The foundation was exposed around the perimeter where it meets the ledge, meaning that the footings built on top of the rock are basically leveling pads that had to align perfectly with the walls above. Maresca said the actual pinning isn't difficult: "You drill holes with hammer drills and anchor short pieces of rebar in the holes with epoxy.”

The real challenge was to prevent flooding, since there’s no way to keep rainwater from running down the ledge. At the low end of the slope, the basement is high enough to accommodate mechanical equipment; the rest is a crawl space.

“After the footprint was marked out, we waited for a heavy rain and observed where the low points or collection points were,” he says. “Then we put drains made of perforated PVC pipe through the footings at those points, so any water that accumulates under the slab will run out.”

A layer of crushed stone under the slab created a drainage plane. Maresca sprayed closed-cell foam on the crushed stone and on the foundation wall up to the subfloor, then poured the slab. “It makes for the driest basement ever,” he says.

The slope was a significant driving factor in the design, says John Tittmann, partner with Albert, Righter & Tittmann (ART) Architects, in Boston. “We wanted to put the parking as high as we could without making the driveway unpleasant, and allow enough space for cars to get in and out [easily].”

Tittmann created an arcade from the parking area to the house. “You walk along a courtyard with an inner garden, which creates a positive experience, then you get to the living level which is fairly close to the main living areas," he says. The living/dining area, kitchen, and master suite are on the first floor, with guest bedrooms above.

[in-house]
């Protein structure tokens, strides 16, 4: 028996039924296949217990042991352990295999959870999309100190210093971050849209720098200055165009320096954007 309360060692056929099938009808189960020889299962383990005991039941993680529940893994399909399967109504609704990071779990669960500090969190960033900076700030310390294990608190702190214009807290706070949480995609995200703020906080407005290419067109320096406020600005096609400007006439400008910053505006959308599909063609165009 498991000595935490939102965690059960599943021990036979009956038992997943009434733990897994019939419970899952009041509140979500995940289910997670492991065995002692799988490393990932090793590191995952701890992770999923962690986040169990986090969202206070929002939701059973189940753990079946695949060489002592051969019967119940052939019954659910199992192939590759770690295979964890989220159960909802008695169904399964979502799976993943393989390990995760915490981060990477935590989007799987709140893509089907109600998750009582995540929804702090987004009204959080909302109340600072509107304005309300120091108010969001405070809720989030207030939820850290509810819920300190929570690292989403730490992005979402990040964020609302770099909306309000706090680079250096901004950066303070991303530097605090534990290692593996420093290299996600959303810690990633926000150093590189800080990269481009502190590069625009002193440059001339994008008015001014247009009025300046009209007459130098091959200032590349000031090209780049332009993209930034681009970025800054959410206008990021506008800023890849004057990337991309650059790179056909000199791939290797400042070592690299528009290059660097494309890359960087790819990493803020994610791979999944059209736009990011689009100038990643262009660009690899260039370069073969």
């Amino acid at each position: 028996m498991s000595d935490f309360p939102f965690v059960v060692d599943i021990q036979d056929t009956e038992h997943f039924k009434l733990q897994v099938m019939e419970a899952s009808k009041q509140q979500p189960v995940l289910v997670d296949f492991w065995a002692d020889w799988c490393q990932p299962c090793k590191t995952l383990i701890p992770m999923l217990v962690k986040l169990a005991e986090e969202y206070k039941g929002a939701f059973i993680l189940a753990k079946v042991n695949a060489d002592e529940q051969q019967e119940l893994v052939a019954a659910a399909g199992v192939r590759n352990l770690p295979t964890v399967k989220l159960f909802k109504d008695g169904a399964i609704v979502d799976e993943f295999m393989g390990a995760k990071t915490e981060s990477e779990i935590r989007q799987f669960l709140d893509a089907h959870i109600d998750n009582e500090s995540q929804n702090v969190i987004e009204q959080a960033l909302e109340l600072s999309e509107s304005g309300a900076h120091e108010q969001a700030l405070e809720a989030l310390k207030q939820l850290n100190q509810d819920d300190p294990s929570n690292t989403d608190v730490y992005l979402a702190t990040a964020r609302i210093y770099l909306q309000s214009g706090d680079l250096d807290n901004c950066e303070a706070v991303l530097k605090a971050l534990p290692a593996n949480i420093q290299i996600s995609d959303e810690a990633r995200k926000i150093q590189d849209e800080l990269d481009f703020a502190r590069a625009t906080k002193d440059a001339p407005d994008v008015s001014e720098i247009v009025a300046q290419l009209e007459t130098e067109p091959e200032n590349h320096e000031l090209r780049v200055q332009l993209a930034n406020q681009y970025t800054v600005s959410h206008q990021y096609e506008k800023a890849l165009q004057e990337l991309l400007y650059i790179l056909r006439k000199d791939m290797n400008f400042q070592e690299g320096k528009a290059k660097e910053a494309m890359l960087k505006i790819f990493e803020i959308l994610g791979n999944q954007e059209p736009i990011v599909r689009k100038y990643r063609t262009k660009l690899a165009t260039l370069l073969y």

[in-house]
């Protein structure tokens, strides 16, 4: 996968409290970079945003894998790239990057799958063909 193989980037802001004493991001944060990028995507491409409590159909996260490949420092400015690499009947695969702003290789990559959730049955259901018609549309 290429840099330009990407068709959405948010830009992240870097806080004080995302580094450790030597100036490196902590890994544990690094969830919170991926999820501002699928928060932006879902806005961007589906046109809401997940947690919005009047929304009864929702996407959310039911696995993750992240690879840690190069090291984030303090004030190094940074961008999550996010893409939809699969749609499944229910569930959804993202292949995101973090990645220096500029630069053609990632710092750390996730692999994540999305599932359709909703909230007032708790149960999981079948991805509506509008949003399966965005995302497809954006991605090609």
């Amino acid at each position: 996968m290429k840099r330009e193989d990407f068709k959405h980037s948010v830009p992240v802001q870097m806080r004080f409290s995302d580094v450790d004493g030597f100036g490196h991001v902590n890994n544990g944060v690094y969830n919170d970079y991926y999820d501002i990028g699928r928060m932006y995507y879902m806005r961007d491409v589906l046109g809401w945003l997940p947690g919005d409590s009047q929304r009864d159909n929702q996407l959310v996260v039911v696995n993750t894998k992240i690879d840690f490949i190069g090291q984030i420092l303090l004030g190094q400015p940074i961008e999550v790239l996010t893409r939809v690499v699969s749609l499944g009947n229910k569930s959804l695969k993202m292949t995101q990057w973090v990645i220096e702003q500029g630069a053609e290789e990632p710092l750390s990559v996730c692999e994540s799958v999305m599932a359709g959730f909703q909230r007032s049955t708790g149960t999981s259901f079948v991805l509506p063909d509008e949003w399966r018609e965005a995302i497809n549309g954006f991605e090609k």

Large brackets support the roof of this cantilevered outdoor dining area. Photo: Robert Benson Photography

The home is organized around two courtyards: the arrival/parking court and the upper courtyard, which is a south-facing garden protected from the wind. On the west and north sides, the home sits on the edge of the rock and "is sort of cantilevered off in space," he says. "You have this feeling of being part of the marshlands and coastal life." On the inward-facing side of the house there is an intimate, private courtyard where it's possible to sit and listen to the birds.

Respecting the shape of the site, Tittmann made the 3,392-square-foot house long and narrow running from north to south. He determined that the best views were at the north end, where he created a double-height living room with large windows facing north and east. “North light is really wonderful because it's even; there's no glare." The room also has a high window that faces south and is tucked into a second-story dormer so that it blends in seamlessly.

In his 37 years as a builder, Maresca have never given a client a contract price; he works on a cost-plus basis and provides an estimate that he agrees not to exceed. The technique he used to pin Quarry House to the ledge took precision to execute and added four days to the schedule. But when all was said and done, Quarry House came in exactly on budget. "It was a dream collaboration between architect, builder, and client," Maresca says.